For its part, The Guardian published a story with the headline “Chick-Fil-A Pulls Funding for Christian Groups Criticised for LGBT Stance.”
There were significant elements of truth to these reports. In November, Chick-fil-A did indeed announce a new charitable-donations strategy for 2020 and beyond, and that strategy no longer involves disbursing funding to groups such as the Salvation Army and the Fellowship of Christian Athletes, connections that have damaged the company’s public image in some quarters.
However, when asked by Snopes, a spokesperson for Chick-fil-A did not link the strategic shift to concerns over the LGBT-rights records of the groups in question, and would not rule out any group receiving funding in future, “as long as they are highly effective in areas of hunger, homelessness and education.”
Furthermore, many news reports markedly failed to mention that the fast food company’s change in approach to charitable donations did not appear to have been specifically targeted at Christian organizations perceived as anti-LGBT, and that in fact more than 80 groups — many of them with no religious affiliation — who received funding in 2019, would also no longer be funded.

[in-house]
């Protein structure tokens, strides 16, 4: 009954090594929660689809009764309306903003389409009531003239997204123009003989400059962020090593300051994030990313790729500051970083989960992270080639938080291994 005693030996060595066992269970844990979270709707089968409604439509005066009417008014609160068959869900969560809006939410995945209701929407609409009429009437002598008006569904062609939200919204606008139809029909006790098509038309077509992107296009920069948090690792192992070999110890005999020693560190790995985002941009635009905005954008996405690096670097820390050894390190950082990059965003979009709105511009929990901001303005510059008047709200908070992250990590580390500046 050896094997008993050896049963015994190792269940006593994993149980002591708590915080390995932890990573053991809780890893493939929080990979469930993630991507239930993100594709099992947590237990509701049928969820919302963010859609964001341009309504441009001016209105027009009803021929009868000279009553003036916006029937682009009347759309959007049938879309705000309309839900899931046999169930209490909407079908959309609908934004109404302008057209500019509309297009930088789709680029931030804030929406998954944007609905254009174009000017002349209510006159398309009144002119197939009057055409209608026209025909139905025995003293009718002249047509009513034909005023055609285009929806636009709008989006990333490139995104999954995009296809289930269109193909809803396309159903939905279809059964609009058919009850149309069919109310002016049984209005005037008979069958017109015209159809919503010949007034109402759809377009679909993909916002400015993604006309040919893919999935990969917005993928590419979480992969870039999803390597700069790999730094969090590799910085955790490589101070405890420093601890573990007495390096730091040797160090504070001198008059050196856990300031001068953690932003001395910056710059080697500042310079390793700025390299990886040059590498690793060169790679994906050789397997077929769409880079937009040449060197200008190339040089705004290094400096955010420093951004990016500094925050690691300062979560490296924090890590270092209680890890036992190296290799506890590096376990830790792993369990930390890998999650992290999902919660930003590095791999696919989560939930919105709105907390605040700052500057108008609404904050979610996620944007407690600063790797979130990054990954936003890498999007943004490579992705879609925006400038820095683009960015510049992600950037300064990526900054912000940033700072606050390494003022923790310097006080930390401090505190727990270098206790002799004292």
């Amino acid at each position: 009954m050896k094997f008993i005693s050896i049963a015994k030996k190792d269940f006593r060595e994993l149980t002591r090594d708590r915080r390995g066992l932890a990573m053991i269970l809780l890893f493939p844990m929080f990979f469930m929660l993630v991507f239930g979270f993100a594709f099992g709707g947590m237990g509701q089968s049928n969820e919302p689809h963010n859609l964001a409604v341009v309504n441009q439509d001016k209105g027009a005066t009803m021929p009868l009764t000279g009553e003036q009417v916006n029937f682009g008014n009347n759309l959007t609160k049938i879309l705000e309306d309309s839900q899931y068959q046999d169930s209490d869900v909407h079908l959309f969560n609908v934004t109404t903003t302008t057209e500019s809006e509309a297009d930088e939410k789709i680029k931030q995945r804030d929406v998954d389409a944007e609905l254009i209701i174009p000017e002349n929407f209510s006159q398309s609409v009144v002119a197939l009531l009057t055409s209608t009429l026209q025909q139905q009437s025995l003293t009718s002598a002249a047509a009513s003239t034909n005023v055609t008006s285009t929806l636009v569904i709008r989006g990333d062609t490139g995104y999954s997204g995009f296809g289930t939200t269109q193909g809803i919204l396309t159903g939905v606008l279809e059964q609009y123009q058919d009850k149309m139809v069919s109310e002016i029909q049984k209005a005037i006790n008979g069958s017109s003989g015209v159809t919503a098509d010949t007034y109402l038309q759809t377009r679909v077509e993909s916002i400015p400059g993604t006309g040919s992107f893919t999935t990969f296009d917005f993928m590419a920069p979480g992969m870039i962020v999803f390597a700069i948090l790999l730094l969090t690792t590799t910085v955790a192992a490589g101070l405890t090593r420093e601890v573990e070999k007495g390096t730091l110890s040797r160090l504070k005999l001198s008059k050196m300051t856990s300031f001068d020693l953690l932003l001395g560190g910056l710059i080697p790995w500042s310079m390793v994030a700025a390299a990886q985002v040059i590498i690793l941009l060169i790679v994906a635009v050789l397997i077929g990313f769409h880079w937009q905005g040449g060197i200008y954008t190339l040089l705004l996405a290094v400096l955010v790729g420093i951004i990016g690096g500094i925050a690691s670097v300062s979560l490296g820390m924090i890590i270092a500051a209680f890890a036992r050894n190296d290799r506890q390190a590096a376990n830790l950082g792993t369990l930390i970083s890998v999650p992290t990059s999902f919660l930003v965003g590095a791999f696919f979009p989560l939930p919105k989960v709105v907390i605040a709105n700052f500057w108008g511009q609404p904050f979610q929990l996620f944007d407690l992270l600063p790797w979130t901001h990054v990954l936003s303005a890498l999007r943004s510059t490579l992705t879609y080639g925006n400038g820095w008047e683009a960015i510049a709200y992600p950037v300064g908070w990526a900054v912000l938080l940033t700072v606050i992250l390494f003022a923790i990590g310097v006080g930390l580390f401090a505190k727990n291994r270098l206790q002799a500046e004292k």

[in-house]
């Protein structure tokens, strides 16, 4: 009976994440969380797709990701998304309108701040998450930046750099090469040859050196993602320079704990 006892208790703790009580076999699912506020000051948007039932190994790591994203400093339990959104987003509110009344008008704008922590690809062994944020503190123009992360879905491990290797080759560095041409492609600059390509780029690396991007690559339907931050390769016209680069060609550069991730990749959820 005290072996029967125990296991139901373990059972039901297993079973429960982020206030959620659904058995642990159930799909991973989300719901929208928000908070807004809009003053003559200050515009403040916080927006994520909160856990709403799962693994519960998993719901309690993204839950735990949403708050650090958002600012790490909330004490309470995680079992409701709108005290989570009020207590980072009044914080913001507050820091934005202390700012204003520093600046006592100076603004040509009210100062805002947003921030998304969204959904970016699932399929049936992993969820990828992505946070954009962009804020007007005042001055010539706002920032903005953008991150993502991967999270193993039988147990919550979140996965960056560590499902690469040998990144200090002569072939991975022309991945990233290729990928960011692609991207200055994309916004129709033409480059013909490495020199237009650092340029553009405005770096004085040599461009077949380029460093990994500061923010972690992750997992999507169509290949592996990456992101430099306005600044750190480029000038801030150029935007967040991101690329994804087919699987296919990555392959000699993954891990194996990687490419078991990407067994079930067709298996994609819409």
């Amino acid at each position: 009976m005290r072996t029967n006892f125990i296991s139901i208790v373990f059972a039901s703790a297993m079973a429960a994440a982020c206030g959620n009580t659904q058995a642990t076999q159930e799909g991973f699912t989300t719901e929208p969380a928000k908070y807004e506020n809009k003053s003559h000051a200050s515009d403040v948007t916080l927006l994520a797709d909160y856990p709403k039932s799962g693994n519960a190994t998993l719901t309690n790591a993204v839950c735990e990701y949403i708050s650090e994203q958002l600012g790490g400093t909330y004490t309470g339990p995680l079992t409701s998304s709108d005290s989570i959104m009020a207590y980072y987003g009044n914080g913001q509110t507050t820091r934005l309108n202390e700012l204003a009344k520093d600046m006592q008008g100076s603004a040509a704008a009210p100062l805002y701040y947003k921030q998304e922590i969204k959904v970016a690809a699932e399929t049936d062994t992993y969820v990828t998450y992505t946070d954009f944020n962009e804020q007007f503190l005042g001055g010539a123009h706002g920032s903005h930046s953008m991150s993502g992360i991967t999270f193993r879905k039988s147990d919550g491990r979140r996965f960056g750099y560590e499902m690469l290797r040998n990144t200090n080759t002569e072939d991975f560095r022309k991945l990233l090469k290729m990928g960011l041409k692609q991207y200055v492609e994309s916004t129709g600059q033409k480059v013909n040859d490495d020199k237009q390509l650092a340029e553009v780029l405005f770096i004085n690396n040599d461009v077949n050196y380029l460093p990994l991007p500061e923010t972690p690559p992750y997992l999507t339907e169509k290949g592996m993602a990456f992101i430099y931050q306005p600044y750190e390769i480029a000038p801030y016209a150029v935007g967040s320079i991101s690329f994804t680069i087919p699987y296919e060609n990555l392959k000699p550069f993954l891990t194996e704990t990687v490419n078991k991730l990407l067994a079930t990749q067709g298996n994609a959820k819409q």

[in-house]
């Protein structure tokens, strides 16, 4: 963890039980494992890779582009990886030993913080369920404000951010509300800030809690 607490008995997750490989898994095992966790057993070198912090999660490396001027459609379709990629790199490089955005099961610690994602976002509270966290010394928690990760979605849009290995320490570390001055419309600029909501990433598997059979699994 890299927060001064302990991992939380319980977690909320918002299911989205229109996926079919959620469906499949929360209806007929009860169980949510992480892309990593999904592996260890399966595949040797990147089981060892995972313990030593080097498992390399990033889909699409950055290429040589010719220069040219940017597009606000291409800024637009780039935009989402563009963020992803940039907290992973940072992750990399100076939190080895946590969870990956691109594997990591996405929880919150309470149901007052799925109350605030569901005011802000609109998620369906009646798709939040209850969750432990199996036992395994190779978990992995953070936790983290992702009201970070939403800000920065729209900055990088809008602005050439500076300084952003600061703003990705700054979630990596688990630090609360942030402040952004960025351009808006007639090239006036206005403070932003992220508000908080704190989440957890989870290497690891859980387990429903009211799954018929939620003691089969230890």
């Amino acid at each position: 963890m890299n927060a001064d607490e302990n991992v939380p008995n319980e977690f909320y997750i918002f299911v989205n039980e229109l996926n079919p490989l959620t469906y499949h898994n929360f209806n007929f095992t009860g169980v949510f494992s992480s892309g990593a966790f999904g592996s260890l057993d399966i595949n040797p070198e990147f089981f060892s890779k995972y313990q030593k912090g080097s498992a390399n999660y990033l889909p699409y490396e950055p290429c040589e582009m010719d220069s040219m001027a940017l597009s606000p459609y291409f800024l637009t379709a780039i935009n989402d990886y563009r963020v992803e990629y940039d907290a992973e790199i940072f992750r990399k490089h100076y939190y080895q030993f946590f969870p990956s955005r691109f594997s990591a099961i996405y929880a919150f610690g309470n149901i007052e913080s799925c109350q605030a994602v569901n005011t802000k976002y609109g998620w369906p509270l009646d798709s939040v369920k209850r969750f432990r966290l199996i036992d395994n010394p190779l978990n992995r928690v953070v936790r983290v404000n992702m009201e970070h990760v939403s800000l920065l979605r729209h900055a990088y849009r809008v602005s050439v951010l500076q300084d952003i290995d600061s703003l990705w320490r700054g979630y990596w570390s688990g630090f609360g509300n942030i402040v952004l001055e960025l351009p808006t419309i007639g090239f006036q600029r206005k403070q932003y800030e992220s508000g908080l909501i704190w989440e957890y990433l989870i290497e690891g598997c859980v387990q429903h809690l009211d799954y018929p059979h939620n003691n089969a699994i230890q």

On Nov. 18, Chick-fil-A announced a new donations strategy for the Chick-fil-A Foundation, the company’s official philanthropic arm. The statement read:
“Starting in 2020, the Chick-fil-A Foundation is introducing a more focused giving approach to provide additional clarity and impact with the causes it supports. Staying true to its mission of nourishing the potential in every child, the Chick-fil-A Foundation will deepen its giving to a smaller number of organizations working exclusively in the areas of education, homelessness and hunger.”
According to the statement, the new approach will involve the Foundation giving a total of $9 million to Junior Achievement USA, a K-12 educational non-profit; Covenant House International, a non-profit focused on youth homelessness; and donating $25,000 to a food bank in every location where Chick-fil-A opens a new restaurant.
A company spokesperson confirmed that these would be the only charitable initiatives to which the Foundation would be contributing in 2020, meaning more than 80 other organizations would miss out on funding they had received in 2019, according to a fact sheet published by the company.